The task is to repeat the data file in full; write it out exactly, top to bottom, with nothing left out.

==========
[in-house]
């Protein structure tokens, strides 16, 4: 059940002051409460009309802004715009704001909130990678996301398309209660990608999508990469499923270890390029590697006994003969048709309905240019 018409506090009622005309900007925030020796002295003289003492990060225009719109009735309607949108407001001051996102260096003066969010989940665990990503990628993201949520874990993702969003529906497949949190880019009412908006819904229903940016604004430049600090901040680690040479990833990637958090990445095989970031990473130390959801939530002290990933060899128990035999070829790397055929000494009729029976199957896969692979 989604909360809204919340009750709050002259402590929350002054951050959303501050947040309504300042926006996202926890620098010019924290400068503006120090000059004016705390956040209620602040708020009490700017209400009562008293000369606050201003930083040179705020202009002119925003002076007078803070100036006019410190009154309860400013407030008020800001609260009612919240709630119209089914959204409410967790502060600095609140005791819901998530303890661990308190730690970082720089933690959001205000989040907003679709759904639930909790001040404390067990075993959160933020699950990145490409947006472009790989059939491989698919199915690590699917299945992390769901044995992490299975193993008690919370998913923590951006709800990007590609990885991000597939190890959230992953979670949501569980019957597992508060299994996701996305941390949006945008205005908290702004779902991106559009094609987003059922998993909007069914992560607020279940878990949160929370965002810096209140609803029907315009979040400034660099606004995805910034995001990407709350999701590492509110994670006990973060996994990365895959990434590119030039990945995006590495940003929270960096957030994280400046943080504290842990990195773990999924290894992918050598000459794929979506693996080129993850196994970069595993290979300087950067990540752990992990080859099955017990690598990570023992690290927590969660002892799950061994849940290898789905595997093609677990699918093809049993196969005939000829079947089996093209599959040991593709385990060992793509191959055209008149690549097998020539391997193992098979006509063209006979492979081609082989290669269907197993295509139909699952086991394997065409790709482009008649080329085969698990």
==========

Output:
[in-house]
């Protein structure tokens, strides 16, 4: 059940002051409460009309802004715009704001909130990678996301398309209660990608999508990469499923270890390029590697006994003969048709309905240019 018409506090009622005309900007925030020796002295003289003492990060225009719109009735309607949108407001001051996102260096003066969010989940665990990503990628993201949520874990993702969003529906497949949190880019009412908006819904229903940016604004430049600090901040680690040479990833990637958090990445095989970031990473130390959801939530002290990933060899128990035999070829790397055929000494009729029976199957896969692979 989604909360809204919340009750709050002259402590929350002054951050959303501050947040309504300042926006996202926890620098010019924290400068503006120090000059004016705390956040209620602040708020009490700017209400009562008293000369606050201003930083040179705020202009002119925003002076007078803070100036006019410190009154309860400013407030008020800001609260009612919240709630119209089914959204409410967790502060600095609140005791819901998530303890661990308190730690970082720089933690959001205000989040907003679709759904639930909790001040404390067990075993959160933020699950990145490409947006472009790989059939491989698919199915690590699917299945992390769901044995992490299975193993008690919370998913923590951006709800990007590609990885991000597939190890959230992953979670949501569980019957597992508060299994996701996305941390949006945008205005908290702004779902991106559009094609987003059922998993909007069914992560607020279940878990949160929370965002810096209140609803029907315009979040400034660099606004995805910034995001990407709350999701590492509110994670006990973060996994990365895959990434590119030039990945995006590495940003929270960096957030994280400046943080504290842990990195773990999924290894992918050598000459794929979506693996080129993850196994970069595993290979300087950067990540752990992990080859099955017990690598990570023992690290927590969660002892799950061994849940290898789905595997093609677990699918093809049993196969005939000829079947089996093209599959040991593709385990060992793509191959055209008149690549097998020539391997193992098979006509063209006979492979081609082989290669269907197993295509139909699952086991394997065409790709482009008649080329085969698990």